Technical Communication UK 2011 is off to good start with around 100 people attending six pre-conference half-day workshops on Tuesday. Even the night before saw about 20 attendees joining the organisers to help with last-minute setup chores, not to mention drinks and dinner.

On Tuesday afternoon, I attended the workshop “Statistics without maths: acquiring, visualising and interpreting your data” by Mike K. Smith, Chris Atherton and Karen Mardahl.

Mike K. Smith encourages us to insist on hard evidence

The workshop was virtually free of math in terms of formulas and calculations. Nonetheless, its introduction of concepts such as different average measurements mean vs. median vs. mode, or such as standard deviation vs. standard error challenged tech communicators. Personally, I’m more familiar with the finer points of language, not mathematical concepts, so it was a bit of a stretch for me.

The focus, however, was on general principles that give well-done statistics the power to infer a greater whole from representative data:

  • Strength of evidence, meaning the amount of data is large enough
  • Quality of data, meaning the data is good and useful to answer the question

A simple example illustrated these points:

1. Survey a group of people whether they like Revels, a British candy that comes with different fillings and hence different flavours, in general.

2. Hand out one Revel each to a smaller group of people and ask them how many liked the specific Revel they were given.

Frequently, the results of #2 are interpreted to mean #1. And that’s not even taking into consideration the alternative suggested by the workshop audience:

3. Watch a smaller group eat Revels (best without their knowing that they’re being watched) and draw your your conclusions how many really like Revels.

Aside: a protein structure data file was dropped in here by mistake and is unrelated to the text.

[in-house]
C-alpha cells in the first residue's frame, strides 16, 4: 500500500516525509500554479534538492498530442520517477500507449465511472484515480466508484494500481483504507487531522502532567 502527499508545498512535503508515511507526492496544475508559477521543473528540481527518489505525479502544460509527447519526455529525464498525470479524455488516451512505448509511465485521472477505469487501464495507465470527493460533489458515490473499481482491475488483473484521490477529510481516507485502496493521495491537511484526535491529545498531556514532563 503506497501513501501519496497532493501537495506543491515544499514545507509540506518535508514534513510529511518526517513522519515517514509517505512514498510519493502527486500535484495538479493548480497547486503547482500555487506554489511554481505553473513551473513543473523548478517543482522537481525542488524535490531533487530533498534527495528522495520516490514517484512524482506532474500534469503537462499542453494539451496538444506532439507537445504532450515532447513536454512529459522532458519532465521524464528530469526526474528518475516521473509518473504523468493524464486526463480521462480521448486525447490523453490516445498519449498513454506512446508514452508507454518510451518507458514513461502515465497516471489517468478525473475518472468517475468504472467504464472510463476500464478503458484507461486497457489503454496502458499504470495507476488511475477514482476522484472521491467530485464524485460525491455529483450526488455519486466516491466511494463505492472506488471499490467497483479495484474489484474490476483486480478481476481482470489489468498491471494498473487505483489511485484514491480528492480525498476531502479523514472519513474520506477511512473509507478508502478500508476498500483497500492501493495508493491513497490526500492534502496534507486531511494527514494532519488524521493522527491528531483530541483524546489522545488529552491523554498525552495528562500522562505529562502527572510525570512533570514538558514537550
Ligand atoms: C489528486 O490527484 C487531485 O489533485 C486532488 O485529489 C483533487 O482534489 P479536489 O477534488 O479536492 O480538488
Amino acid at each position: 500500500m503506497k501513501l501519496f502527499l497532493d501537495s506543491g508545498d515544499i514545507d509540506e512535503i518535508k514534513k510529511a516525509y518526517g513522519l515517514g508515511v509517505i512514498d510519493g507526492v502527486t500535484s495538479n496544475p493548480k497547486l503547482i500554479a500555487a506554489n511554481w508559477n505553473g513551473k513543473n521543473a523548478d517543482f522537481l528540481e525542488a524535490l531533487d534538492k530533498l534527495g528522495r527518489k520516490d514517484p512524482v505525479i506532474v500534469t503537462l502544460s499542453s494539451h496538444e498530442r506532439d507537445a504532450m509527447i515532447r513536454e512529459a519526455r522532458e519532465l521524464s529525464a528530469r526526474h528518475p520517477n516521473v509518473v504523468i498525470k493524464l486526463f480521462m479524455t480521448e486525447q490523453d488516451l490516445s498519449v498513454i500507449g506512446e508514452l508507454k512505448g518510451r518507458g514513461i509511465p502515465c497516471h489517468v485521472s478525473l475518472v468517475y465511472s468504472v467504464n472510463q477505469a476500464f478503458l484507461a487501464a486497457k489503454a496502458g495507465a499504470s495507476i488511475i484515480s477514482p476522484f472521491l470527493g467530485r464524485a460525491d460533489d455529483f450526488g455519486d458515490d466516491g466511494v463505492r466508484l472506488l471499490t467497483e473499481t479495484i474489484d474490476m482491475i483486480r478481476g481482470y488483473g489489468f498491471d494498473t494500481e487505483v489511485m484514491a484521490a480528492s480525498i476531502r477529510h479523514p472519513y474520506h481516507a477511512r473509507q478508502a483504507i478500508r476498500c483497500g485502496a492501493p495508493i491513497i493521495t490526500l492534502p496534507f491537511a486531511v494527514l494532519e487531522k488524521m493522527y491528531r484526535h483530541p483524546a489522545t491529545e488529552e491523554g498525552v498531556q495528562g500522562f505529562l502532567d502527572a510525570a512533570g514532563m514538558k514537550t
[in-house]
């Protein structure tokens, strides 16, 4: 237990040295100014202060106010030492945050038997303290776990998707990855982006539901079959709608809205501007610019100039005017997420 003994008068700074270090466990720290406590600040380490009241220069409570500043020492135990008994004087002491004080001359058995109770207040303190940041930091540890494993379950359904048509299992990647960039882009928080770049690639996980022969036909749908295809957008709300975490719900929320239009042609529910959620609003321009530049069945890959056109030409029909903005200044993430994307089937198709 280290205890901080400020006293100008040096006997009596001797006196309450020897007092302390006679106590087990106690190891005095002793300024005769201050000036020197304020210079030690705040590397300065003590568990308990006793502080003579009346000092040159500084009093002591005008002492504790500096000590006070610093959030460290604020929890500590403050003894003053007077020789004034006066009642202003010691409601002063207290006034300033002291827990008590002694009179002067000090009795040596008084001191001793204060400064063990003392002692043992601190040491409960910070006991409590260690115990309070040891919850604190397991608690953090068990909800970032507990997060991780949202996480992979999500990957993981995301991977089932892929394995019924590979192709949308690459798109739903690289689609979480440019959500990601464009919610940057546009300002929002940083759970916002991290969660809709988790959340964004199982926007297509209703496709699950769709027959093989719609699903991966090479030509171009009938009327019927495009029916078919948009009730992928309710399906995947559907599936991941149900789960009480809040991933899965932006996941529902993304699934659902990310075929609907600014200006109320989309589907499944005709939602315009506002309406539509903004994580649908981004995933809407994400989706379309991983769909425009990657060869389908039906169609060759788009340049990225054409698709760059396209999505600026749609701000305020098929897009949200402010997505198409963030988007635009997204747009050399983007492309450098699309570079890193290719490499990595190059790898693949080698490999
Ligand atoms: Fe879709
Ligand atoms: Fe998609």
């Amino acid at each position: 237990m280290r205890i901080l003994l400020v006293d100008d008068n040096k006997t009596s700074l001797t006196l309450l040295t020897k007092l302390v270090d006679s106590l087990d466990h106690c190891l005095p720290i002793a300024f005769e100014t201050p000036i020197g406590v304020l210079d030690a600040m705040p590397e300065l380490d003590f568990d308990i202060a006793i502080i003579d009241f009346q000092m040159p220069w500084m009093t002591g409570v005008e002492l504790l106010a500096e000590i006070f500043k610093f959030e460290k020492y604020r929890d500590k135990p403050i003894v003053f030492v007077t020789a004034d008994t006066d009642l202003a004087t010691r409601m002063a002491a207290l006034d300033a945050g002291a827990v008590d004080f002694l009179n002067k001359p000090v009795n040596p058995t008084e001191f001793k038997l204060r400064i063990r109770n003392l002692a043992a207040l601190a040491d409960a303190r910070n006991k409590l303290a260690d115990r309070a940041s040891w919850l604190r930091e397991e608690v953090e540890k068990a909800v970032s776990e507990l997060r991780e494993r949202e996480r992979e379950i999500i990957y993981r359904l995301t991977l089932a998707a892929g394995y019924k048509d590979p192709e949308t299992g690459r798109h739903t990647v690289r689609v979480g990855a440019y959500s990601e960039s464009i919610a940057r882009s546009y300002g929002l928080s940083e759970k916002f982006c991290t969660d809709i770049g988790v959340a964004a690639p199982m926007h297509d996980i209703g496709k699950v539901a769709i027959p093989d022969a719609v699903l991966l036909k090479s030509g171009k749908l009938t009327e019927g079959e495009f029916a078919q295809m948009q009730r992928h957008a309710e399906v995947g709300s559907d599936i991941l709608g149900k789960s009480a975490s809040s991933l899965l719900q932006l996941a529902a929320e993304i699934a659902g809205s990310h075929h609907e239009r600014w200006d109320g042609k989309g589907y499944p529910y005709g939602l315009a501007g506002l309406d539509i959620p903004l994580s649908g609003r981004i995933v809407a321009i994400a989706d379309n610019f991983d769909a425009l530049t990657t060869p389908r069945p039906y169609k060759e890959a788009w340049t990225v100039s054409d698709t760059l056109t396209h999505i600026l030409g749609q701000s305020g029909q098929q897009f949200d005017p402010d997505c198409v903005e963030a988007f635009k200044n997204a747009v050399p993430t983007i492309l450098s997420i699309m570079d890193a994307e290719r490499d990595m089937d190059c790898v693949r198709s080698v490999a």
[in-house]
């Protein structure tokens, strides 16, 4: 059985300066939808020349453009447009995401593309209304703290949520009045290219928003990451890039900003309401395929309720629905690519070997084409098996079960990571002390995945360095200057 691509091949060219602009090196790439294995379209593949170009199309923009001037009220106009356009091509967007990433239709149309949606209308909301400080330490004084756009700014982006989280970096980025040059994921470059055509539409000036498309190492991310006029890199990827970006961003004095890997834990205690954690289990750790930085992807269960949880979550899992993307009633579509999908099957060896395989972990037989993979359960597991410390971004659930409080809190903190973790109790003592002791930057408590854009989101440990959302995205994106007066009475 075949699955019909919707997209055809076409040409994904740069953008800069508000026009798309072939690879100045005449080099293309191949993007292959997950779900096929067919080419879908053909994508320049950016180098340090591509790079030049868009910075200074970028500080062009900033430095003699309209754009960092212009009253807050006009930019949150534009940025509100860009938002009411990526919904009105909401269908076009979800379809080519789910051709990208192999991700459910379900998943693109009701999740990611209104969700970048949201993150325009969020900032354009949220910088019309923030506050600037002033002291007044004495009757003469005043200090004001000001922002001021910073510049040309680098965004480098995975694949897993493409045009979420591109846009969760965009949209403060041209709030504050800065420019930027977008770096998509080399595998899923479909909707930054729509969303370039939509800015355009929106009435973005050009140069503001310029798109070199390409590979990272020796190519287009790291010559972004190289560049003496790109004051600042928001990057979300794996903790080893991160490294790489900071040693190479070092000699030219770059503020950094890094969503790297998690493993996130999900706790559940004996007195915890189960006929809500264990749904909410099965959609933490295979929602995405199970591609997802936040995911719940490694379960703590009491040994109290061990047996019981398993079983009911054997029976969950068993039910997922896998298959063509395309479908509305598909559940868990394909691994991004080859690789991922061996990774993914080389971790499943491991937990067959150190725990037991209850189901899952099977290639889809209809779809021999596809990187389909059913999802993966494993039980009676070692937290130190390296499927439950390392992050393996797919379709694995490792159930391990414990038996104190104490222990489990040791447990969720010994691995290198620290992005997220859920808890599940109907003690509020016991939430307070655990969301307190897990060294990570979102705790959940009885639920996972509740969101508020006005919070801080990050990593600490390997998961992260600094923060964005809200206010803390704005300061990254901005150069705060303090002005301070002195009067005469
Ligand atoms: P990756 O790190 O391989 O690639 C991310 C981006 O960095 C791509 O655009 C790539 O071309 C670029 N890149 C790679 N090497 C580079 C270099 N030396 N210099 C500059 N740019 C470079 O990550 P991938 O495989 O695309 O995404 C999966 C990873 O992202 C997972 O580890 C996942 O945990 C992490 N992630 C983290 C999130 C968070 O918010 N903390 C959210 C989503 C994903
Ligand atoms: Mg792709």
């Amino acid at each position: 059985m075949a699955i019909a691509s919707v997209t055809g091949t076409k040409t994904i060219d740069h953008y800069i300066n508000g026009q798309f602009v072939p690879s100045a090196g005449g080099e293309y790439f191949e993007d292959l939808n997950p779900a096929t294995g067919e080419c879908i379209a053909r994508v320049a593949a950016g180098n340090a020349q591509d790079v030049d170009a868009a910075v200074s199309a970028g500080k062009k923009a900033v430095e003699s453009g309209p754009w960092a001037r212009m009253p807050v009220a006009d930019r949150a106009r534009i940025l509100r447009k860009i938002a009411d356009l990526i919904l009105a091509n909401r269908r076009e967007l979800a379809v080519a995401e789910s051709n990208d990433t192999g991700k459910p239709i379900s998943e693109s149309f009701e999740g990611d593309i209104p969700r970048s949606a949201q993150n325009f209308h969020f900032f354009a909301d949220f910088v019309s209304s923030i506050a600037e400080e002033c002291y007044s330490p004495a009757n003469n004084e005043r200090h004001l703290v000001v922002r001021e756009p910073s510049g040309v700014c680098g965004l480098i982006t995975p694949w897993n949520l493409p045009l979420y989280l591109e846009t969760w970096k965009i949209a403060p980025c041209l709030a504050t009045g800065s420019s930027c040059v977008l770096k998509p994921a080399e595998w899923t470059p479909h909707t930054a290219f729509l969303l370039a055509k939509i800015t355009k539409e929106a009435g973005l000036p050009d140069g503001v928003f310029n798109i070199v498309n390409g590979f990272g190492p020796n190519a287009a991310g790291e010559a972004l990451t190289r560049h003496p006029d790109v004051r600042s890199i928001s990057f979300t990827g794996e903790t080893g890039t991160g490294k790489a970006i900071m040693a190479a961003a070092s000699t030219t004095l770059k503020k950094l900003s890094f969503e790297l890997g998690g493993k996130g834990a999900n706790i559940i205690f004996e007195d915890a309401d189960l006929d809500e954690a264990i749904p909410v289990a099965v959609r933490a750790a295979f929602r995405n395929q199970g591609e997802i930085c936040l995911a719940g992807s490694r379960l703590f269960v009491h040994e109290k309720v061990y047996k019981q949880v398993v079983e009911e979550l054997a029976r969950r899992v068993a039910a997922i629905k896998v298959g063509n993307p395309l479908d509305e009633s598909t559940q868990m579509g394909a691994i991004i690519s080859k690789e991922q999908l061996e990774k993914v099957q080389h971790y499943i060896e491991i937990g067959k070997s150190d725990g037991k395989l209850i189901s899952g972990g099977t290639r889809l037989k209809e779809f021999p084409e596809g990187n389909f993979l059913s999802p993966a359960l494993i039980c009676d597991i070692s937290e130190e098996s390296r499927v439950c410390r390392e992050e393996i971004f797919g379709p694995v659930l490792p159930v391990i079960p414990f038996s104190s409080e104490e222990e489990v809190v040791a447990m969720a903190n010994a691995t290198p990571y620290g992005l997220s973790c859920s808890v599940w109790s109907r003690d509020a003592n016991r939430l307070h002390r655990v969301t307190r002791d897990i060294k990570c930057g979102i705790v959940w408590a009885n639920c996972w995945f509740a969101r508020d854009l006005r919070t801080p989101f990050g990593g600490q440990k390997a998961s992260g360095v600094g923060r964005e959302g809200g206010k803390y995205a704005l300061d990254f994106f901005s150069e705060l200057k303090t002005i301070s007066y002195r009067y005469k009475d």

Another principle that was presented and discussed was that correlation measured by studies and statistics is not the same as causation: Two things that frequently or always occur together don’t mean that one causes the other. They could both be caused by a third overarching force. Or maybe there’s no causal relation between them at all…

The workshop about these concepts with dozens of examples also showed up a few cultural differences: Statisticians seem to strive for accuracy and precision to the point of not quite intelligible anymore, at least not outside their peer group.

I think some of the finer points about the definitions of averages and standard measurements (see above) were lost on some of us tech comm’ers. Still, the general message resonated with many: Statistics deserve close scrutiny, for the numbers they present, for the conditions in which they were measured and for the questions they seek to answer.

As Mike Smith put it towards the end:

What do we want?
Evidence-based change!
When do we want it?
After peer review!

Pattern recognition for tech comm

Chris Atherton and I will present a session on pattern recognition for technical communicators at this year’s Technical Communication UK conference near Oxford. The conference takes place from September 20 through 22.

Logo of the Technical Communication UK conference

Adding up Chris’s interest in evidence-based information design and her background in researching and teaching human cognition with my experience in designing and modelling technical communications, we’re sure it’ll be an interesting, thought-provoking session. Here’s the abstract:

Pattern recognition is one of the essential mental strategies for acquiring and disseminating knowledge, though most of us are not aware of it. This session presents some ideas and findings about human pattern recognition. It aims to help technical communicators think about how they can employ pattern recognition processes to develop their own documentation and user assistance.

The presentation combines the wit and wisdom of a cognitive psychologist and a technical writer who draw on examples and evidence in their respective fields to show:

  • What pattern recognition is and how it works
  • Which mental strategies we employ without knowing it
  • How technical communicators can employ those strategies
  • Making sense of new subject matter
  • Starting to build new documentation
  • Designing and structuring documentation
  • Supporting users efficiently

New conference trend: Collaborative sessions